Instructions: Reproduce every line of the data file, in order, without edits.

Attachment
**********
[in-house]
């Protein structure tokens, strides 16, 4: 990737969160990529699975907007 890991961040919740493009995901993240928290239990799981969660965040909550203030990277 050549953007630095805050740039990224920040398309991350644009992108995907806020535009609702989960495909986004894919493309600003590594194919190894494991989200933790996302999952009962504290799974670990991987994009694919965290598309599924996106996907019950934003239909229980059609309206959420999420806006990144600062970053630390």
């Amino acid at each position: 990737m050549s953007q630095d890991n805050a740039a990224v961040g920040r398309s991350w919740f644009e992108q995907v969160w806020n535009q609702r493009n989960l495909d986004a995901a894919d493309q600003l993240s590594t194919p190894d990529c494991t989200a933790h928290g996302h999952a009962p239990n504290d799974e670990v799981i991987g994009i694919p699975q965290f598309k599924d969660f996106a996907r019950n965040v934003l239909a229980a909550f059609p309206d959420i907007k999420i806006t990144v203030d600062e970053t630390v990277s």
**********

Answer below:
[in-house]
């Protein structure tokens, strides 16, 4: 990737969160990529699975907007 890991961040919740493009995901993240928290239990799981969660965040909550203030990277 050549953007630095805050740039990224920040398309991350644009992108995907806020535009609702989960495909986004894919493309600003590594194919190894494991989200933790996302999952009962504290799974670990991987994009694919965290598309599924996106996907019950934003239909229980059609309206959420999420806006990144600062970053630390």
């Amino acid at each position: 990737m050549s953007q630095d890991n805050a740039a990224v961040g920040r398309s991350w919740f644009e992108q995907v969160w806020n535009q609702r493009n989960l495909d986004a995901a894919d493309q600003l993240s590594t194919p190894d990529c494991t989200a933790h928290g996302h999952a009962p239990n504290d799974e670990v799981i991987g994009i694919p699975q965290f598309k599924d969660f996106a996907r019950n965040v934003l239909a229980a909550f059609p309206d959420i907007k999420i806006t990144v203030d600062e970053t630390v990277s």